A1999 ISA symposium spurred an effort to radically rethink such system designs that led to the creation of NeSSI. A consortium of end-users, suppliers and schools, working under the umbrella of the Center for Process Analytical Chemistry at the University of Washington, Seattle, developed the vision and specifications for NeSSI sample systems, including: 1) modular miniaturized sampling components; 2) smart transducers; 3) field mounting capabilities at the sample point in potentially explosive atmospheres; and 4) easy integration into plant control systems.
The NeSSI specification defines two interface “rails” that allow for easy system integration. A fluid rail enables modularity by providing a standard interface to connect flow paths between devices. A bus rail enables the smart transducer and field mounting capabilities by providing IS power and digital communications between the smart sampling system components, the analyzer and the process control system.
In August 2002, a 1½-in. square NeSSI component footprint for the fluid rail was adopted in the ANSI/ISA 76.00.02 standard, which defines properties and physical dimensions for surface-mount fluid distribution components (Figure 1). This fixed footprint enables changing a single element without having to modify the entire system, streamlining design and maintenance.
Adoption of ANSI/ISA 76.00.02 led to the emergence of what are referred to as NeSSI Generation I miniature modular sample systems. Their modular platform components consist of a surface-mount layer made up of devices such as valves, filters and adapters; a substrate layer that provides the flow path between the surface-mount components; and a manifold layer that provides the flow path between two or more parallel substrates (Figure 2).
With the fluid rail standard established, the NeSSI consortium turned its attention to the bus rail, publishing the NeSSI Generation II specification. This calls for upgrading the traditional manual rotometers, gauges and metering valves used in sample systems to smart pressure, temperature and flow sensors that are automated, have self-diagnostic capabilities and are plug-and-play. The new sensors and proposed family of intelligent valves would monitor and operate the sample handling and preparation processes under the supervision of the analyzer controller or the analyzer itself.
With many of the NeSSI systems expected to be deployed in the potentially explosive atmospheres common in process plants, the consortium identified an IS transducer bus as the key technology for Gen II to become a reality. Unfortunately, the adoption of an IS NeSSI bus standard hasn’t come as easily as the fluid rail standard.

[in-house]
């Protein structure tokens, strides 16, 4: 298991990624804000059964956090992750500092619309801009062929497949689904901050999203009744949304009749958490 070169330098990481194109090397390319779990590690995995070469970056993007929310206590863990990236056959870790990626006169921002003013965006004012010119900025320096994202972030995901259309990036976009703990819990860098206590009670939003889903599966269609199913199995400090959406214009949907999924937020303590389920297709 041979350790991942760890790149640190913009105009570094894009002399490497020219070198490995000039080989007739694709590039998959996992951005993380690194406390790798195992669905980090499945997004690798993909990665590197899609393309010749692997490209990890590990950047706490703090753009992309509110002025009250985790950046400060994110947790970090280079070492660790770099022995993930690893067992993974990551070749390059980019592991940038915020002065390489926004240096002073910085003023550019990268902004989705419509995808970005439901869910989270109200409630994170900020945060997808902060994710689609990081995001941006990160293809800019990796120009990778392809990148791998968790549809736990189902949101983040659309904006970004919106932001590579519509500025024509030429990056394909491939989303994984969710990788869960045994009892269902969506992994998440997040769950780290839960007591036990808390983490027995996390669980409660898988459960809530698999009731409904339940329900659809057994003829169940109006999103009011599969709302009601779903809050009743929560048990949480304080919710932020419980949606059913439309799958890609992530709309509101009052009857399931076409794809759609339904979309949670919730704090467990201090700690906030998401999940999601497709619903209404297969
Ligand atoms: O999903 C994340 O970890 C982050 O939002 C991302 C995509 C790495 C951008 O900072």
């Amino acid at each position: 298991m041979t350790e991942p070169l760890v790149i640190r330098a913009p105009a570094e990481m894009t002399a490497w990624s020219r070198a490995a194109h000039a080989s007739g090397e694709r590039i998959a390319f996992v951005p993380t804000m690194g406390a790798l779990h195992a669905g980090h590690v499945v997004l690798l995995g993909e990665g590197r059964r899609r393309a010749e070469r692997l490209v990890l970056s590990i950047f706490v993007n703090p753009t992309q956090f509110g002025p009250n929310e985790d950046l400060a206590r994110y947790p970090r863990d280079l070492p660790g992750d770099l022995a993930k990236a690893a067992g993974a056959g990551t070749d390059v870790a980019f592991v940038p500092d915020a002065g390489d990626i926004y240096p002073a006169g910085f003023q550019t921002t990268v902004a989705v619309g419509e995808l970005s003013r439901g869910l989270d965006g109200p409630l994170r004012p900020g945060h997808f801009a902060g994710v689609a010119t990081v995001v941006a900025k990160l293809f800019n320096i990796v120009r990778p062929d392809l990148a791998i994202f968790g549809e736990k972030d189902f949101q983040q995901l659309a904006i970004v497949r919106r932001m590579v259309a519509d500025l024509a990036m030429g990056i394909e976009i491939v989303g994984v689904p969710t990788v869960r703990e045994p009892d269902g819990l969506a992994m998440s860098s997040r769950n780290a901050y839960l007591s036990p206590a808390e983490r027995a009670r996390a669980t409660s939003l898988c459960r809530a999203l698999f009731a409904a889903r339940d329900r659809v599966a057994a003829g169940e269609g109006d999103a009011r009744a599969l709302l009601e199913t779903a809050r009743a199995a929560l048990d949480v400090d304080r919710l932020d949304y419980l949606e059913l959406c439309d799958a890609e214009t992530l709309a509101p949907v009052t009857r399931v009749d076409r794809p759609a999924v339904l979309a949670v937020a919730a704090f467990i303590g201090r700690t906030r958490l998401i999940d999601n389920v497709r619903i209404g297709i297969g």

The bus conundrum
On the surface, choosing an open-standard IS transducer bus seems to be a simple choice of one of four possible automation protocols: Foundation Fieldbus, Profibus-PA, HART or ControlNet, all of which already are established in the process and manufacturing industries. However, the NeSSI consortium discovered that none of these buses was particularly well suited for the types of smart devices that would populate a NeSSI Gen II system. The consortium had concerns about architecture complexity, physical size and cost of these options.
Architecturally, existing IS buses don’t match the simple design of NeSSI devices. Typically, IS buses are designed to operate a few sophisticated devices using complex messaging protocols over long distances (e.g., 1.9 km for Foundation Fieldbus), with a determinism suitable for real-time control. Relatively speaking, NeSSI systems aren’t time critical. Gen II components are simple sensors and actuators that support basic configuration and diagnostic functions — and don’t require such a complex messaging protocol. Further, NeSSI devices communicate with a local controller usually located less than 10 m. away.
On the size front, the 1½-in. square ANSI/ISA 76.00.02 footprint places a serious constraint on the amount of electronics that can be fitted onboard a NeSSI Gen II device. The major IS buses, with the exception of HART, require at a minimum: a relatively powerful microcontroller, a protocol controller Application-Specific Integrated Circuit (ASIC), a bus interface and driver circuits. The size and number of required electrical components make it difficult, at best, to squeeze an IS bus — along with the requisite input/output (I/O) circuitry, connectors and other miscellaneous electronics — into the NeSSI footprint.